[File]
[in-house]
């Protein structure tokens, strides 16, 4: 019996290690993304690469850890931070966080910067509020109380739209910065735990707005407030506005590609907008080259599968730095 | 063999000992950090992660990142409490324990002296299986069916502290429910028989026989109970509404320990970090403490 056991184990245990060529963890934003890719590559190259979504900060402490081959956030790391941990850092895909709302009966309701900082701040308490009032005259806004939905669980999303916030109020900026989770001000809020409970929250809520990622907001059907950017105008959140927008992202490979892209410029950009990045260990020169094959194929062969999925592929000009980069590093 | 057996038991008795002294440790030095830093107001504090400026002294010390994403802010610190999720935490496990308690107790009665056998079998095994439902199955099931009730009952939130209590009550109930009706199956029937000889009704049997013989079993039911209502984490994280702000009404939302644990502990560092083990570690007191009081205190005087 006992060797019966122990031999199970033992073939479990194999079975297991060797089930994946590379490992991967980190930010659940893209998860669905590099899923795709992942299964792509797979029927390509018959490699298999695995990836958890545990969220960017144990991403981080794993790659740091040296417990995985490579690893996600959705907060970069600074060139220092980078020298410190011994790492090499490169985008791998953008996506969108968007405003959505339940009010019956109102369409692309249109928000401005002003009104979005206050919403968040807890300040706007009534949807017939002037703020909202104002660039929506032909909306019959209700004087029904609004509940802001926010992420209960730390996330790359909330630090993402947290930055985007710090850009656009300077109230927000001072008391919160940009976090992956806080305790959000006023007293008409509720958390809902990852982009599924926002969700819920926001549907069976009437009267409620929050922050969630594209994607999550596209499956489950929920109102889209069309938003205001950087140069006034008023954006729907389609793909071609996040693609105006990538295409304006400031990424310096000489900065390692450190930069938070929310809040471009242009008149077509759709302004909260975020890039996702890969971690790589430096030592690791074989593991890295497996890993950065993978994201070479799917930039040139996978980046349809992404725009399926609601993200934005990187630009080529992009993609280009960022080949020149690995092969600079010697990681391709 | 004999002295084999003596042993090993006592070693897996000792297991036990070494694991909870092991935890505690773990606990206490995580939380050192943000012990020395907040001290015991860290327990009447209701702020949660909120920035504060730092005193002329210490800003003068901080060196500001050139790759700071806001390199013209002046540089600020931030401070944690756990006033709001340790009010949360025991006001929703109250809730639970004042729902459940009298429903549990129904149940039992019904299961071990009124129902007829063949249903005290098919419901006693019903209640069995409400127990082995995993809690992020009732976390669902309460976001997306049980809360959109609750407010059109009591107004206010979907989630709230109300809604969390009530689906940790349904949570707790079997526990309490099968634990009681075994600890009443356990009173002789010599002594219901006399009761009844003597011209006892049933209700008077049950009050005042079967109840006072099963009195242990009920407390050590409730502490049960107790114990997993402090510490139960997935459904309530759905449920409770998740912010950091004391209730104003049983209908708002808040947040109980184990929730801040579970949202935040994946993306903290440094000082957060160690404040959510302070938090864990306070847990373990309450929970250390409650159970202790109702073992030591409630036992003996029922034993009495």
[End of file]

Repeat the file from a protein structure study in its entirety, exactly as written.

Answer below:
[in-house]
């Protein structure tokens, strides 16, 4: 019996290690993304690469850890931070966080910067509020109380739209910065735990707005407030506005590609907008080259599968730095 | 063999000992950090992660990142409490324990002296299986069916502290429910028989026989109970509404320990970090403490 056991184990245990060529963890934003890719590559190259979504900060402490081959956030790391941990850092895909709302009966309701900082701040308490009032005259806004939905669980999303916030109020900026989770001000809020409970929250809520990622907001059907950017105008959140927008992202490979892209410029950009990045260990020169094959194929062969999925592929000009980069590093 | 057996038991008795002294440790030095830093107001504090400026002294010390994403802010610190999720935490496990308690107790009665056998079998095994439902199955099931009730009952939130209590009550109930009706199956029937000889009704049997013989079993039911209502984490994280702000009404939302644990502990560092083990570690007191009081205190005087 006992060797019966122990031999199970033992073939479990194999079975297991060797089930994946590379490992991967980190930010659940893209998860669905590099899923795709992942299964792509797979029927390509018959490699298999695995990836958890545990969220960017144990991403981080794993790659740091040296417990995985490579690893996600959705907060970069600074060139220092980078020298410190011994790492090499490169985008791998953008996506969108968007405003959505339940009010019956109102369409692309249109928000401005002003009104979005206050919403968040807890300040706007009534949807017939002037703020909202104002660039929506032909909306019959209700004087029904609004509940802001926010992420209960730390996330790359909330630090993402947290930055985007710090850009656009300077109230927000001072008391919160940009976090992956806080305790959000006023007293008409509720958390809902990852982009599924926002969700819920926001549907069976009437009267409620929050922050969630594209994607999550596209499956489950929920109102889209069309938003205001950087140069006034008023954006729907389609793909071609996040693609105006990538295409304006400031990424310096000489900065390692450190930069938070929310809040471009242009008149077509759709302004909260975020890039996702890969971690790589430096030592690791074989593991890295497996890993950065993978994201070479799917930039040139996978980046349809992404725009399926609601993200934005990187630009080529992009993609280009960022080949020149690995092969600079010697990681391709 | 004999002295084999003596042993090993006592070693897996000792297991036990070494694991909870092991935890505690773990606990206490995580939380050192943000012990020395907040001290015991860290327990009447209701702020949660909120920035504060730092005193002329210490800003003068901080060196500001050139790759700071806001390199013209002046540089600020931030401070944690756990006033709001340790009010949360025991006001929703109250809730639970004042729902459940009298429903549990129904149940039992019904299961071990009124129902007829063949249903005290098919419901006693019903209640069995409400127990082995995993809690992020009732976390669902309460976001997306049980809360959109609750407010059109009591107004206010979907989630709230109300809604969390009530689906940790349904949570707790079997526990309490099968634990009681075994600890009443356990009173002789010599002594219901006399009761009844003597011209006892049933209700008077049950009050005042079967109840006072099963009195242990009920407390050590409730502490049960107790114990997993402090510490139960997935459904309530759905449920409770998740912010950091004391209730104003049983209908708002808040947040109980184990929730801040579970949202935040994946993306903290440094000082957060160690404040959510302070938090864990306070847990373990309450929970250390409650159970202790109702073992030591409630036992003996029922034993009495």